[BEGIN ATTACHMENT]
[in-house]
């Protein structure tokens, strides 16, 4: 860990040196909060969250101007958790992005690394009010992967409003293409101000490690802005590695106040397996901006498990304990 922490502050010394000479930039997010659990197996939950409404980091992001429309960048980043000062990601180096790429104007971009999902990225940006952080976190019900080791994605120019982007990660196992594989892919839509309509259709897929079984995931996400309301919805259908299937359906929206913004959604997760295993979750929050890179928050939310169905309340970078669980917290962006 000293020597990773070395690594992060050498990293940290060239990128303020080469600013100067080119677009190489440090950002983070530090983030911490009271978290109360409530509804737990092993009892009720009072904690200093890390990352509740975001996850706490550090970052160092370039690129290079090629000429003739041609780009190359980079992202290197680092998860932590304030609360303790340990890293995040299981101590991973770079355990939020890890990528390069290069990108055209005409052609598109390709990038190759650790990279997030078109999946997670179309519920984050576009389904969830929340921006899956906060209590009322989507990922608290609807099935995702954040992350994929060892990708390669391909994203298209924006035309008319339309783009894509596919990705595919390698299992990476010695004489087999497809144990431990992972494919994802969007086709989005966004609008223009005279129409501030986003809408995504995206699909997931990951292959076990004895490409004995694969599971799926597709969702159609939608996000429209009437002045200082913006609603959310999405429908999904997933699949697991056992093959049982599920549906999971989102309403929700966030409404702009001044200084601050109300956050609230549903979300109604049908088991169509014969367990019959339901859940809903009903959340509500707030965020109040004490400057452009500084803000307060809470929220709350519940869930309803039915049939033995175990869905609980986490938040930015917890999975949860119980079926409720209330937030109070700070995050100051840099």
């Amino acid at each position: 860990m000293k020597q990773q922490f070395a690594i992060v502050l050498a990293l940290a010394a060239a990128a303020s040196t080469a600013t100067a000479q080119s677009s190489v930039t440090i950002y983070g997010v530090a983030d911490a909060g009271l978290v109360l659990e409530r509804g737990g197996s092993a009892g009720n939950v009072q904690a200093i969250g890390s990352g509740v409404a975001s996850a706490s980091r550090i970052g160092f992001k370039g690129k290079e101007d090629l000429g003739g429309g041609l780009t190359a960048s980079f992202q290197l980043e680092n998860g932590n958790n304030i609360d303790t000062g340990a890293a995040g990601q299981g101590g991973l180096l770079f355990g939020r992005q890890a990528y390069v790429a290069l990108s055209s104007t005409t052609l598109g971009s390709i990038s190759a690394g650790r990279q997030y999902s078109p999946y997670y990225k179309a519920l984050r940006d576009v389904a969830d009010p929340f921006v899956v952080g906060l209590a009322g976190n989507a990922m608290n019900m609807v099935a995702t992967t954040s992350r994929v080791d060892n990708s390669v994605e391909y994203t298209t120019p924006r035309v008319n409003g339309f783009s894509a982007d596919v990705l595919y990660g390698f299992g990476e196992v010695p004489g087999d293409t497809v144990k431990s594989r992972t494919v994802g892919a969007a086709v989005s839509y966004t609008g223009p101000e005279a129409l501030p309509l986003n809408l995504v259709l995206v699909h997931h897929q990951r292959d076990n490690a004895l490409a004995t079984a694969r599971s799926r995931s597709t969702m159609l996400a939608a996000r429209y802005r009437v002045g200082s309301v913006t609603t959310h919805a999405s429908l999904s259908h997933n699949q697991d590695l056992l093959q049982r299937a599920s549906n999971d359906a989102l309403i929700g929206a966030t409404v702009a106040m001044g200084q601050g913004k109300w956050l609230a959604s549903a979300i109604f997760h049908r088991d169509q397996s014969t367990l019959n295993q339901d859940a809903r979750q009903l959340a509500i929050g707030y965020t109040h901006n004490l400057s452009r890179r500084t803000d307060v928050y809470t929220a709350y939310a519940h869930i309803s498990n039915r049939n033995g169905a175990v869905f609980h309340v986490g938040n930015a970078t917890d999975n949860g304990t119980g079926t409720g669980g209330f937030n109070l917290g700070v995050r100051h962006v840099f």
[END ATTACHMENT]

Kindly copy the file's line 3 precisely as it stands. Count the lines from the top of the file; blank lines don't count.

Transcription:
């Amino acid at each position: 860990m000293k020597q990773q922490f070395a690594i992060v502050l050498a990293l940290a010394a060239a990128a303020s040196t080469a600013t100067a000479q080119s677009s190489v930039t440090i950002y983070g997010v530090a983030d911490a909060g009271l978290v109360l659990e409530r509804g737990g197996s092993a009892g009720n939950v009072q904690a200093i969250g890390s990352g509740v409404a975001s996850a706490s980091r550090i970052g160092f992001k370039g690129k290079e101007d090629l000429g003739g429309g041609l780009t190359a960048s980079f992202q290197l980043e680092n998860g932590n958790n304030i609360d303790t000062g340990a890293a995040g990601q299981g101590g991973l180096l770079f355990g939020r992005q890890a990528y390069v790429a290069l990108s055209s104007t005409t052609l598109g971009s390709i990038s190759a690394g650790r990279q997030y999902s078109p999946y997670y990225k179309a519920l984050r940006d576009v389904a969830d009010p929340f921006v899956v952080g906060l209590a009322g976190n989507a990922m608290n019900m609807v099935a995702t992967t954040s992350r994929v080791d060892n990708s390669v994605e391909y994203t298209t120019p924006r035309v008319n409003g339309f783009s894509a982007d596919v990705l595919y990660g390698f299992g990476e196992v010695p004489g087999d293409t497809v144990k431990s594989r992972t494919v994802g892919a969007a086709v989005s839509y966004t609008g223009p101000e005279a129409l501030p309509l986003n809408l995504v259709l995206v699909h997931h897929q990951r292959d076990n490690a004895l490409a004995t079984a694969r599971s799926r995931s597709t969702m159609l996400a939608a996000r429209y802005r009437v002045g200082s309301v913006t609603t959310h919805a999405s429908l999904s259908h997933n699949q697991d590695l056992l093959q049982r299937a599920s549906n999971d359906a989102l309403i929700g929206a966030t409404v702009a106040m001044g200084q601050g913004k109300w956050l609230a959604s549903a979300i109604f997760h049908r088991d169509q397996s014969t367990l019959n295993q339901d859940a809903r979750q009903l959340a509500i929050g707030y965020t109040h901006n004490l400057s452009r890179r500084t803000d307060v928050y809470t929220a709350y939310a519940h869930i309803s498990n039915r049939n033995g169905a175990v869905f609980h309340v986490g938040n930015a970078t917890d999975n949860g304990t119980g079926t409720g669980g209330f937030n109070l917290g700070v995050r100051h962006v840099f």